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The IzPack revamp comes with more tests which have been used for the refactoring.

Introduction

New code have been written with unit tests and integration tests has been made to check the overall sanity of the application.
The integration test execute a compilation of an IzPack installer, load the generated jar in the classpath and execute the installer. When the installer frame appear, a swing robot interact with the interface to realize the installation.
This system allows to launch almost real installation and check live result automatically on several platform.

Tests tools

We use several testing tools

  • fest as the swing robot for interface interactions
  • TestNG in the izpack-test module which provides interesting features for integration tests like dependent test method.
  • Hamcrest to realise assertions with assertThat(). See hamcrest tutorial for more details. It is quite powerful thanks to its matcher system.
  • Mockito as the mock framework. It allows you to creates, control and check mocks.
  • JUnit
    Note: Junit 4 imported several classes from Hamcrest to a different package and has an implicit dependency to Hamcrest. Therefore, keep dependencies to JUnit and Hamcrest in sync, for not pulling in incompatibilities,
    Current state: JUnit 4.10 depends on Hamcrest 1.1.

Running Tests

Maven execution

Tests are automatically run by maven during the build. Just run "mvn install" to run tests on the project.

NOTE: GUI tests are disabled by default. To run these, use:

IDE execution

You can run tests directly in your IDE.
If you use Eclipse, you need to install the TestNG eclipse plugin to run tests in the test-module.

Headless execution

It is possible to run graphical tests on a headless environment using Xvfb. Given that you have xvfb installed, you simply need to run
Maven build using xvfb

You can also run headless tests from your IDE by starting a Xvfb server and specifying the DISPLAY variable to the DISPLAY created by the xvfb server.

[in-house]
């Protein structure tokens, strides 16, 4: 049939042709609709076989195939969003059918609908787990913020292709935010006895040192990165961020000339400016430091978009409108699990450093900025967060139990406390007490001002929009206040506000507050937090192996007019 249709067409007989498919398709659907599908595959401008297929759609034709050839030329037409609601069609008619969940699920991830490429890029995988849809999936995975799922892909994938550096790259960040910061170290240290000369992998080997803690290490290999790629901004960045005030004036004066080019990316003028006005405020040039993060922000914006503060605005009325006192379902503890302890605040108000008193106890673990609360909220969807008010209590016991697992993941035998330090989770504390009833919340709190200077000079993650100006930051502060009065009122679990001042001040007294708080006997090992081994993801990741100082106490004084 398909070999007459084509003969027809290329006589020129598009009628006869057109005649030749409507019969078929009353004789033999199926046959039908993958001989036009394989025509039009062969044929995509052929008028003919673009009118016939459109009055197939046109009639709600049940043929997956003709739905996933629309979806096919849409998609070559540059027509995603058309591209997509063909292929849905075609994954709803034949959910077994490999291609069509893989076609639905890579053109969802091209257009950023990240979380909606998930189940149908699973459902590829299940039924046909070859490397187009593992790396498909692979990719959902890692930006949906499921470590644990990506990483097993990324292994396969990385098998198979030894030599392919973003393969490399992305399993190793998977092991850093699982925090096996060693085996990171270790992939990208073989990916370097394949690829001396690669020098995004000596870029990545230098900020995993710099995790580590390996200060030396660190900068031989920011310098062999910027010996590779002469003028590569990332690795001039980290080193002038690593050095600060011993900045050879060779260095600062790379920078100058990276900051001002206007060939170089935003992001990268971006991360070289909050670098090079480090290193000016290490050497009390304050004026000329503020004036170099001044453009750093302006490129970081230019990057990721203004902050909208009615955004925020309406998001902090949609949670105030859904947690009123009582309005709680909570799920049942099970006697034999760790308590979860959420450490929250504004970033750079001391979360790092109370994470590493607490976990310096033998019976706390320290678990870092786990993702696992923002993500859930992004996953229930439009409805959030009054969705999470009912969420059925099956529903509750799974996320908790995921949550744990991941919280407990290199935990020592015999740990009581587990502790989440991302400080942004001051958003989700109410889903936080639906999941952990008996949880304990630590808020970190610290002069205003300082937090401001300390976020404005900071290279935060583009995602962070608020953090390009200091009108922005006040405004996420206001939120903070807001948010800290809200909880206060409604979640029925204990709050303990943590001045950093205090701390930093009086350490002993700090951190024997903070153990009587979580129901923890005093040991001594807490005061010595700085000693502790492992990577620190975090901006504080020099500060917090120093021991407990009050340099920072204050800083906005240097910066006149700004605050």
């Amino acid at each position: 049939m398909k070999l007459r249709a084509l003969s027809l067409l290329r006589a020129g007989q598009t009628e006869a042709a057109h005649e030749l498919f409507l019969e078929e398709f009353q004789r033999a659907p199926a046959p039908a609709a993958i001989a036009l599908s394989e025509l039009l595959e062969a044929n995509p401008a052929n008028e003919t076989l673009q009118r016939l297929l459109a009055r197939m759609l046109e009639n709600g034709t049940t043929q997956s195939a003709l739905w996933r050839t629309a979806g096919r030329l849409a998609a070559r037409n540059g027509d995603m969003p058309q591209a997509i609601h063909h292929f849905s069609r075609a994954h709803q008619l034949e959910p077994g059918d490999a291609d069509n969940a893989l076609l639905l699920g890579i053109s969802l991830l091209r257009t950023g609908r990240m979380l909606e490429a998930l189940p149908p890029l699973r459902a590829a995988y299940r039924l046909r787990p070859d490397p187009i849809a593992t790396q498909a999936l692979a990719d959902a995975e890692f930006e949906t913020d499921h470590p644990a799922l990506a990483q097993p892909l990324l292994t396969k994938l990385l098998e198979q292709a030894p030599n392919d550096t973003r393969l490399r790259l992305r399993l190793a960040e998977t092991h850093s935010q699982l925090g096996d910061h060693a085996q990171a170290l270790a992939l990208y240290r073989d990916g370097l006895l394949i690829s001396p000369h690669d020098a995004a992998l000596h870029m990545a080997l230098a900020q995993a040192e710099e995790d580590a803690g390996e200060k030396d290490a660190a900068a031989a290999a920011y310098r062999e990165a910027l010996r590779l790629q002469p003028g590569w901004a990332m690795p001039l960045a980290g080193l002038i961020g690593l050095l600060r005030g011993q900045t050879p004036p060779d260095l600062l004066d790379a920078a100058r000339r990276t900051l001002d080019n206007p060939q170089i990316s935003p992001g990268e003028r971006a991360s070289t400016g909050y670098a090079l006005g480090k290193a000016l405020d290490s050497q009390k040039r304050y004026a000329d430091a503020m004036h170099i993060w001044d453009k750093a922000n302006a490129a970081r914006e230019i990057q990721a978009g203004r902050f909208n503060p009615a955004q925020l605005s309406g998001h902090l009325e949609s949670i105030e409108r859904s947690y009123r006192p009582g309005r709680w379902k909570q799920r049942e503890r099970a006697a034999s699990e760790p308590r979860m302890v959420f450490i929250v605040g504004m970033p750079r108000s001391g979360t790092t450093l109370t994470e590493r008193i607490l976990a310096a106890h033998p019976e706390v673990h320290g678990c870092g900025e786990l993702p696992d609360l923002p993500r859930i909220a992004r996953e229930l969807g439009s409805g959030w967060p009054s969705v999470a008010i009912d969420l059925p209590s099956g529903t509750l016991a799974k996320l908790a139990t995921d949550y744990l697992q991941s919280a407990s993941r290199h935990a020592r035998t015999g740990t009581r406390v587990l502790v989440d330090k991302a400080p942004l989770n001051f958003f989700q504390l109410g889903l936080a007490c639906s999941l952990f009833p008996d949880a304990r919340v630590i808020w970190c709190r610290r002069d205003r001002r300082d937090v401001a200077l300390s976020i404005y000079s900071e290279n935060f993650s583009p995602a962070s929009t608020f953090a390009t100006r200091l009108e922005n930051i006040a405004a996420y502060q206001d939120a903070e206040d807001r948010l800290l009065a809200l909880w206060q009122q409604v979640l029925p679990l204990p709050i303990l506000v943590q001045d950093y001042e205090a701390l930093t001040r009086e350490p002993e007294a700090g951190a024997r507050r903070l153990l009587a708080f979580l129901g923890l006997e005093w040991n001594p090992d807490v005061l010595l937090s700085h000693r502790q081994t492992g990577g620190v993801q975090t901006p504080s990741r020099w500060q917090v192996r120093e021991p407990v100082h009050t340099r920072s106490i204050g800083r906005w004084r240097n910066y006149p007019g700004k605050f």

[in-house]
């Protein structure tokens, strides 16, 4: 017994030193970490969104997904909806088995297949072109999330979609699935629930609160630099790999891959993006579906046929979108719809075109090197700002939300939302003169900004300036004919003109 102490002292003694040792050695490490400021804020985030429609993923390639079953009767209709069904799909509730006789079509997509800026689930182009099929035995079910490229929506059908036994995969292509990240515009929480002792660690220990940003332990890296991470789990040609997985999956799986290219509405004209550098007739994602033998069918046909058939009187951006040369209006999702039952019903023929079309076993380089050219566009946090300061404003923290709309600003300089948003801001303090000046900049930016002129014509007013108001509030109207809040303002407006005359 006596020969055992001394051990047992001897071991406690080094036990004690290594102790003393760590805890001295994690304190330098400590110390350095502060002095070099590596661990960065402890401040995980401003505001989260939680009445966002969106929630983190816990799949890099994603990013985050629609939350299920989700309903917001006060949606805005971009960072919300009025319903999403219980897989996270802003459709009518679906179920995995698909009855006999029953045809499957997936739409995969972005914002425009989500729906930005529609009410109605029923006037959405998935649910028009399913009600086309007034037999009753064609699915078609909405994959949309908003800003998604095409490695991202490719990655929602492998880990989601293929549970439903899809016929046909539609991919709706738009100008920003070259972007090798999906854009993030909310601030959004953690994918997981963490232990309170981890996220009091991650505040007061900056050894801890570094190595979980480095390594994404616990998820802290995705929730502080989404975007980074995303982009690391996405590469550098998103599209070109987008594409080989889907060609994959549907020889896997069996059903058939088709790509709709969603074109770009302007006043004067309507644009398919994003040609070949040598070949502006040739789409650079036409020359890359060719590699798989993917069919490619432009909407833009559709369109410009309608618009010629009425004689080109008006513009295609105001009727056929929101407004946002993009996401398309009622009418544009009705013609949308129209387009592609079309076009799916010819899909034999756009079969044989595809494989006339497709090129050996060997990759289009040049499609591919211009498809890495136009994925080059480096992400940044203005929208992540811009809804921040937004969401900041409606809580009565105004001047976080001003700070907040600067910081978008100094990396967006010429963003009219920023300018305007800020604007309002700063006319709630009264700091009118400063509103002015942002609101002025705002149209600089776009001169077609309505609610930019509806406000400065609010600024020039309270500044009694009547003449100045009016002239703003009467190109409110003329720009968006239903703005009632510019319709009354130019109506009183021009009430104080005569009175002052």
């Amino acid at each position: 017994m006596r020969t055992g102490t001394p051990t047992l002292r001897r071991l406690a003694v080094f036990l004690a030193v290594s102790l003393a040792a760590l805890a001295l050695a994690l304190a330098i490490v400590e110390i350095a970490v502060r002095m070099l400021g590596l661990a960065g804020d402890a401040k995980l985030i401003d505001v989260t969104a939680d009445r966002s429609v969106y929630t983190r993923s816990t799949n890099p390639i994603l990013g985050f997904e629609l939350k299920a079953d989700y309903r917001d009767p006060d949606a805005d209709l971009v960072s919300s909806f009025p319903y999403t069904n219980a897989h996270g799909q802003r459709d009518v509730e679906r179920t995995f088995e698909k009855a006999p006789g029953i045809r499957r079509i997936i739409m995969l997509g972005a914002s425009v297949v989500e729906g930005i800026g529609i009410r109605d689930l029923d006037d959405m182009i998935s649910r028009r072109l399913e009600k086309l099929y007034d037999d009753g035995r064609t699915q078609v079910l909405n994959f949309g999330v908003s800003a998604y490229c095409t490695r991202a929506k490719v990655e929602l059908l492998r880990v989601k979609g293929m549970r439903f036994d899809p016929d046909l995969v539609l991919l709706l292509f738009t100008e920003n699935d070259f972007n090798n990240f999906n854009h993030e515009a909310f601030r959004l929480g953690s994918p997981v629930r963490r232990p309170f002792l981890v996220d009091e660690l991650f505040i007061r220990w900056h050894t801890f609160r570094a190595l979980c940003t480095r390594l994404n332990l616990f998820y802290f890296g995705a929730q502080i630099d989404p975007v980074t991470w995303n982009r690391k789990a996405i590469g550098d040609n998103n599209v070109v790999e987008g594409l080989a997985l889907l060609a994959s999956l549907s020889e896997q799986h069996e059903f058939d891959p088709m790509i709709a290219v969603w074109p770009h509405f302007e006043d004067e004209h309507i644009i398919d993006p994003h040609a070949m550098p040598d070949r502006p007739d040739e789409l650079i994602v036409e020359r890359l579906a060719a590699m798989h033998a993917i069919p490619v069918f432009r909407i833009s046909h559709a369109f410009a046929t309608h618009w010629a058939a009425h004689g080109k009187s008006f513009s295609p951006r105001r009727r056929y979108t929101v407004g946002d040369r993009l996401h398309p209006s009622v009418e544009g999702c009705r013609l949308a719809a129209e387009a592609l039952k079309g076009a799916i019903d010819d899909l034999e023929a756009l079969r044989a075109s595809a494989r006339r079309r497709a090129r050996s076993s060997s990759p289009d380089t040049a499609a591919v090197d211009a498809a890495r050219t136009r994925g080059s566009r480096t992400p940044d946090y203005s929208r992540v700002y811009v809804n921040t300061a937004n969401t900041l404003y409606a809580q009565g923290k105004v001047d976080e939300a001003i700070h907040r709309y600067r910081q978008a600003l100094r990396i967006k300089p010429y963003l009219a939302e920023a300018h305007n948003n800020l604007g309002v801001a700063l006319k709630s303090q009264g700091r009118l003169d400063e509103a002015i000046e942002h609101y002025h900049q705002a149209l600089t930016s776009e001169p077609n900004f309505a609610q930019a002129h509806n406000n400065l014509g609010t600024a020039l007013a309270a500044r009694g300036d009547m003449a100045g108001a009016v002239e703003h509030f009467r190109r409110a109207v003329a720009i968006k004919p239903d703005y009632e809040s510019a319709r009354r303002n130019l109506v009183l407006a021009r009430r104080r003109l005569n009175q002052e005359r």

Skip graphical tests

If you don't have Xvfb or don't want to run graphical tests, you can use the bamboo profile with maven (use -Pbamboo).
This profile run a special testNG suite excluding all tests using graphical elements.

Writing tests

First, you need to narrow what kind of tests you want.

Type of tests

Unit testing

Ideally, a test is considered as a unit if there is only one class and one method under test, thus, they are small and fast but you need to restrict the test to a minimum and mock others dependencies.

A test is not a unit test anymore when there are :

  • i/o processing (write or read file)
  • access to a database
  • network access
  • More than one real component
  • Gui display and interaction

Integration tests

Basically, everything that is not a unit test is an integration tests.

They are slower to run since there is more components to manage or there is some i/o processing.

End-to-end tests

Those tests bootstrap and execute the entire application. They are heavy and keep to a minimum but they are used to execute end-to-end test.

In the case of IzPack, functional tests run an installer compilation, load the created jar in the classpath and run the installer. Currently, they are installation which are tested :

  • A stupid installation : It just displays an hellopanel and a finishPanel
  • A basic installation : It uses the sample installation of IzPack
  • The IzPack installation : It runs the IzPack self-installer

Good practices and advices

How to use PicoContainer with JUnit

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